Building better cities: responding to the twin challenge of inequality and climate change

How can cities promote resilient, low-carbon and just urbanisation, in a context of increasing climate breakdown and inequality? IIED’s urban researchers set out a vision for urban transformation to build just and inclusive cities. 

Article, 23 June 2022
Better cities are possible: achieving resilient, low-carbon and inclusive urban development
A series of articles looking at ways to achieve resilient, low-carbon and inclusive urban development
An illustration showing people and flowers in front of tall buildings.

More than a third of the world’s urban population lives in informal settlements that lack basic services and suffer deficits in governance. IIED's 'Better cities' report sets out new approaches to data, participation and finance to tackle the twin crises of inequality and climate change (Image: IIED)

Building on the core principles of IIED’s framework for transformative urban recovery co-developed with grassroots organisations, national and international agencies, research institutions, international NGOs and city leaders, our researchers identified four key action areas for 2022: 

Throughout 2022, IIED and partners will be exploring how cities can be sites of transformative change through these four interlinked themes.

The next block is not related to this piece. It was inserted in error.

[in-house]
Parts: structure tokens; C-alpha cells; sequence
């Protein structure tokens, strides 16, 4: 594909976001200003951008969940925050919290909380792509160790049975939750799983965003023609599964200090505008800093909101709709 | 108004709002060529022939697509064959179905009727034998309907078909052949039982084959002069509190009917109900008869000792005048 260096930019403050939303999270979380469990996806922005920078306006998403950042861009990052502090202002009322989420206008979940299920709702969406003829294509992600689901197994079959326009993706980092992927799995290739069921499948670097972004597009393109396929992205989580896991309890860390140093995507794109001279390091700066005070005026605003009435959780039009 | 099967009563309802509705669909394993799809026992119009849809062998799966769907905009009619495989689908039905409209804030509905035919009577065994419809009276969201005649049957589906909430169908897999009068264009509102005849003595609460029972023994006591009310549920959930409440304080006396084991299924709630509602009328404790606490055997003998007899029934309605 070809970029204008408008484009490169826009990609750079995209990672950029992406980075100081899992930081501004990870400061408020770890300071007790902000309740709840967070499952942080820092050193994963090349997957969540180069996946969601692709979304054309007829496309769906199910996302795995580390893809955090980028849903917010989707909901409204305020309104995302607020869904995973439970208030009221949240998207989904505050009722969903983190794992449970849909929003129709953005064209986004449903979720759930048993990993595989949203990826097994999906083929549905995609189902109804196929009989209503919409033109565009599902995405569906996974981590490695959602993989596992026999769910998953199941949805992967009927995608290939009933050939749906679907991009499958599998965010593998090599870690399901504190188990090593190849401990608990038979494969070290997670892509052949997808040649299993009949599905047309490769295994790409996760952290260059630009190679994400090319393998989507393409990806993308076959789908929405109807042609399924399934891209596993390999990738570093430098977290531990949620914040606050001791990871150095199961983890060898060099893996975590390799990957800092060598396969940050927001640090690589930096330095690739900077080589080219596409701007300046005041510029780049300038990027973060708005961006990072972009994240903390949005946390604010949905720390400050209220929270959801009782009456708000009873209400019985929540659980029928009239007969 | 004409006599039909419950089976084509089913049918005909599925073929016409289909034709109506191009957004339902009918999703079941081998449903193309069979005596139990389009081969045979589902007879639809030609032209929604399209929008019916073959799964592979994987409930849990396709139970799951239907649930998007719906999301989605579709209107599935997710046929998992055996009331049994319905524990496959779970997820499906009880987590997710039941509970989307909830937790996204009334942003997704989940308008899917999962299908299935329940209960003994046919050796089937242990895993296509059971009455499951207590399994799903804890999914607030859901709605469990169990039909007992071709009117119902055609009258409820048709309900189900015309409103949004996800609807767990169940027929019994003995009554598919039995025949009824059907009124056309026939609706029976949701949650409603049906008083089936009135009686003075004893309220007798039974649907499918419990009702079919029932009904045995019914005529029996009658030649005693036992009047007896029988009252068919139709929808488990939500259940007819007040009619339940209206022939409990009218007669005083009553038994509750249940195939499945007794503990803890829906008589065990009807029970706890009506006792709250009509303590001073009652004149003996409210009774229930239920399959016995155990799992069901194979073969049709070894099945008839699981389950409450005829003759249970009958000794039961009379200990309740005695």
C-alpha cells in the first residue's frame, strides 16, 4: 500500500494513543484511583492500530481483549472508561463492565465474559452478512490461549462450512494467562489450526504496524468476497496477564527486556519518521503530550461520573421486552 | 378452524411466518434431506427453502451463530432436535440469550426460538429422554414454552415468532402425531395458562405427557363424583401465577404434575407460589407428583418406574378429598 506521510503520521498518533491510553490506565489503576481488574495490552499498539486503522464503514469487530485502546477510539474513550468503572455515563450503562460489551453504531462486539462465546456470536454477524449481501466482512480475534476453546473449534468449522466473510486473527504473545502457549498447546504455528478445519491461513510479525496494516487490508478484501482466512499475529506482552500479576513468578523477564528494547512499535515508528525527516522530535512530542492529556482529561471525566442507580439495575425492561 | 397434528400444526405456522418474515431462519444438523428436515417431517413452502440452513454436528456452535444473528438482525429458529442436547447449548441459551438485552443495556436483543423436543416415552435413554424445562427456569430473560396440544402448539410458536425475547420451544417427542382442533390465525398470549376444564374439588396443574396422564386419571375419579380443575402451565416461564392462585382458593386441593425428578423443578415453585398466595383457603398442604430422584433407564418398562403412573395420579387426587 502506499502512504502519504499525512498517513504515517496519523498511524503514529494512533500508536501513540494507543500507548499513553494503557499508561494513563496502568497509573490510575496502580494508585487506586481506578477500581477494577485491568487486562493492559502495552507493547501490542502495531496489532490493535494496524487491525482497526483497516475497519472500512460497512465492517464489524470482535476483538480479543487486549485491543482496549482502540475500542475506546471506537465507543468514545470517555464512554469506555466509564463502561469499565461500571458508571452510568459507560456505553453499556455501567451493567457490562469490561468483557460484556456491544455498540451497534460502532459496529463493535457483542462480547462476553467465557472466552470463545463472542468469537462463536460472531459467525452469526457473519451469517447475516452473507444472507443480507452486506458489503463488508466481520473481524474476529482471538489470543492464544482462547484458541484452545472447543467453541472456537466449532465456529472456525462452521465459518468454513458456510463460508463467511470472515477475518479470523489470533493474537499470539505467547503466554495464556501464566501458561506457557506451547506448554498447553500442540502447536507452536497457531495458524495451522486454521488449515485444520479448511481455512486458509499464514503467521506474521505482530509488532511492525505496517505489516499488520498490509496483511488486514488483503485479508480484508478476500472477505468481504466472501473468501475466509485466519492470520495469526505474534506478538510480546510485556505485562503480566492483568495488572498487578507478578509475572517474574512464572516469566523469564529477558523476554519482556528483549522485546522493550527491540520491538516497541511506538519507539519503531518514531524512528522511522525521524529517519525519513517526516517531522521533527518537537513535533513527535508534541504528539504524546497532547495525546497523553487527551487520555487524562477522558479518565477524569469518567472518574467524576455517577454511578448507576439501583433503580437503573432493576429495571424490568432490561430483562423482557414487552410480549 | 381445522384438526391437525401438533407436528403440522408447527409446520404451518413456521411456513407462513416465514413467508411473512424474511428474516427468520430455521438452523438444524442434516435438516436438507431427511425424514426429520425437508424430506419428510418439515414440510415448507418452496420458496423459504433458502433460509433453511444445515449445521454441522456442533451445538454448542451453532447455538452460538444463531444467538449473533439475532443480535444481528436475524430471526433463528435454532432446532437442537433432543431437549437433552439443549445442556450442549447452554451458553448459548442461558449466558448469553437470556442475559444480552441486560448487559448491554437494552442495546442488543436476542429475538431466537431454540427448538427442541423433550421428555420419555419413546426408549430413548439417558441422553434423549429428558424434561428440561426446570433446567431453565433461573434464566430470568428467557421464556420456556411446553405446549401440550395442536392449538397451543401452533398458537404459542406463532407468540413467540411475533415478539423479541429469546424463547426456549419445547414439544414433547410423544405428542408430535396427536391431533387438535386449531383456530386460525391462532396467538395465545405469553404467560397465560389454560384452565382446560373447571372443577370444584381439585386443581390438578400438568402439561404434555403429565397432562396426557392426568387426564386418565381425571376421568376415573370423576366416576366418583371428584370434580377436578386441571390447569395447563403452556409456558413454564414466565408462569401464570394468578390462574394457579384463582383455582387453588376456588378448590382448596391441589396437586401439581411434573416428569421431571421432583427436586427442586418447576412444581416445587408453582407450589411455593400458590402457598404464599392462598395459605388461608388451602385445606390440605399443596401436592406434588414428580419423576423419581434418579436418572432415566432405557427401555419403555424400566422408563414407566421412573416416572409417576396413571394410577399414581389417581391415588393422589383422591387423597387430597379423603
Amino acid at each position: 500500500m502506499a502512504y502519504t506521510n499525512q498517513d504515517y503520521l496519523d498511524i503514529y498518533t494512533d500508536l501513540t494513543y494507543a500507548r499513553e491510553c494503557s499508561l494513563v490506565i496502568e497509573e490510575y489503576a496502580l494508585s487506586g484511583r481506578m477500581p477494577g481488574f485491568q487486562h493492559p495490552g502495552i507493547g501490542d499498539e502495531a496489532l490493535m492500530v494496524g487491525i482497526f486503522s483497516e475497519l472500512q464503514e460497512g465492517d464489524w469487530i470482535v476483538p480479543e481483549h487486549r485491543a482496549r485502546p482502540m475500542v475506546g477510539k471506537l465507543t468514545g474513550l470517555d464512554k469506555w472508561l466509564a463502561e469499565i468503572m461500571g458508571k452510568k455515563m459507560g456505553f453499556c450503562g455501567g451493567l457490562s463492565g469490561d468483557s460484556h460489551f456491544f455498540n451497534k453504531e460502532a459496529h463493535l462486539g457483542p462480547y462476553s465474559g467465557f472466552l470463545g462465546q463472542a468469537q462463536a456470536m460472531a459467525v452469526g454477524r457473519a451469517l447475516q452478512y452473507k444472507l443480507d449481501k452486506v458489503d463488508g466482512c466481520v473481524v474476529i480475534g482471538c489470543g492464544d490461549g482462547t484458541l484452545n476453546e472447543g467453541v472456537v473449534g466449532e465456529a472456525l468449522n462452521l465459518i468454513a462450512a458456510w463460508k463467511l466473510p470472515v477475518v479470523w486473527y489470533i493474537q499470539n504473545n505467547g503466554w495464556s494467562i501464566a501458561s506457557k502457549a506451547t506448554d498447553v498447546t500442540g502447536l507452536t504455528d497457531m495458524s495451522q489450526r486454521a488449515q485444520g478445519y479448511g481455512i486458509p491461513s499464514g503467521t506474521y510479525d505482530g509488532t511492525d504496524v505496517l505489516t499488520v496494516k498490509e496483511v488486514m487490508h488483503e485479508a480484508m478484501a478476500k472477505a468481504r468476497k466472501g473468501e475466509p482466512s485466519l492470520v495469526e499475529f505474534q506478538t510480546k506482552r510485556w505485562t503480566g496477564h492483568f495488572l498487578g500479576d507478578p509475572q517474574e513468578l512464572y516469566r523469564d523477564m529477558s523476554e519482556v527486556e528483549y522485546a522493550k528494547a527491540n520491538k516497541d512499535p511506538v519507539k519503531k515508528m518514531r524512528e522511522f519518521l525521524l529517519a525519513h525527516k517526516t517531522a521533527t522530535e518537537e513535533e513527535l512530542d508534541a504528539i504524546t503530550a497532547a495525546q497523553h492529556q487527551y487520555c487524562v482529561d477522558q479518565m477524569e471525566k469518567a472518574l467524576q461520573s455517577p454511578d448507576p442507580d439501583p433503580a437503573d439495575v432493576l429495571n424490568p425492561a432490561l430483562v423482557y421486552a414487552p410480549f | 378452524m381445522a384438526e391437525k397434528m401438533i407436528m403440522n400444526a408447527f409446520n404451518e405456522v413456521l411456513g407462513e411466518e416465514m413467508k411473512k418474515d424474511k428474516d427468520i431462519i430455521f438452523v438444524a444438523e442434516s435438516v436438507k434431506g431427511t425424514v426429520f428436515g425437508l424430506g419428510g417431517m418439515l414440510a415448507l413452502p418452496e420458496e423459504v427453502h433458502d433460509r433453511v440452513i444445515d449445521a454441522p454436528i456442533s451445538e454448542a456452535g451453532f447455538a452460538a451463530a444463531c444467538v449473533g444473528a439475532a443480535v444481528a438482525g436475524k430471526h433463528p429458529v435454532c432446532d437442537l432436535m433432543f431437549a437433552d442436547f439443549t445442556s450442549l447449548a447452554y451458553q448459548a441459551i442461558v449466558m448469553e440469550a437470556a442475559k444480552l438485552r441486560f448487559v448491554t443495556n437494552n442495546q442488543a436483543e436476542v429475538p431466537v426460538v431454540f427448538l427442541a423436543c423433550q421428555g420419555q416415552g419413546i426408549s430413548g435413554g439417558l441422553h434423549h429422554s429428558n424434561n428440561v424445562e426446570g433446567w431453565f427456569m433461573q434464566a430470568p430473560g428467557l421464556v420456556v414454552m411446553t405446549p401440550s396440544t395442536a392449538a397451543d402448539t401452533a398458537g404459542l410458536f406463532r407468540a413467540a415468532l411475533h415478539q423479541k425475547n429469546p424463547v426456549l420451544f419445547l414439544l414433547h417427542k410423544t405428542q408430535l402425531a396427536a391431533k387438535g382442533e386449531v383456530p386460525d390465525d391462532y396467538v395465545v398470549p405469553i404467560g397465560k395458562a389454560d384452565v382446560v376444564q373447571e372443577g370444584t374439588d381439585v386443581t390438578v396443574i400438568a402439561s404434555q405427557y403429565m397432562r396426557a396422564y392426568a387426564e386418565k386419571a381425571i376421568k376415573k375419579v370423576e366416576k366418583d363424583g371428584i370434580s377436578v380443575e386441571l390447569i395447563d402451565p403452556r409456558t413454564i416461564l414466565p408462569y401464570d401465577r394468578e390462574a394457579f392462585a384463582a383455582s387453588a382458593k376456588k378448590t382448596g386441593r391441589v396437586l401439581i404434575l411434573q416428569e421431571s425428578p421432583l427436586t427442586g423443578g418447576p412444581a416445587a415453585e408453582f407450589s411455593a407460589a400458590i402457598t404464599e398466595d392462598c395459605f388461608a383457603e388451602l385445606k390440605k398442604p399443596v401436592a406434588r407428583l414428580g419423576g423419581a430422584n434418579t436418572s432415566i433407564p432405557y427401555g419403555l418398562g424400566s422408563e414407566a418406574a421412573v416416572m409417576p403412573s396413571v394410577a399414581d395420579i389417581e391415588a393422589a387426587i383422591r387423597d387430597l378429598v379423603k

However, effective decarbonisation and adaptation strategies in cities will depend on developing local institutions in ways that go beyond our existing understandings of partnerships and participation.  

Meaningful and transformative planning that tackles the twin crises of inequality and climate change will depend on new approaches to data, participation and finance.

This is part of a series of articles setting out a vision for urban transformation that responds to the twin crises of climate change and inequality.

Tackling twin crises in cities: the climate emergency and inequality

COVID-19 continues to compound the risks (PDF) associated with unequal access to resilient housing and basic services in informal settlements and low-income urban areas. Meanwhile, COVID-related restrictions and subsequent economic downturns have severely challenged households with precarious informal livelihoods and few assets or savings, and pushed many into poverty.  

Reversals in poverty reduction are projected to continue throughout 2022 as a result of rising inflation and the effects of the conflict in Ukraine. The pandemic has exacerbated often overlapping disadvantages based on gender, age, class, sexuality, ethnicity or race. 

In addition, institutionally embedded exclusion means that certain groups have added difficulties in accessing economic assistance programmes. Vulnerable groups such as migrants and refugees have had to bear an especially heavy toll, and in some cases were targeted for increased police surveillance and control during lockdowns and economic restrictions. 

The backdrop of these developments is that towns and cities are highly exposed to a wide range of hazards. Currently, 65% of the world’s urban population live in coastal zones that are beset by a range of hydrometeorological hazards such as sea-level rise, floods, droughts, hurricanes and tornadoes – and this proportion is likely to increase to 74% by 2025.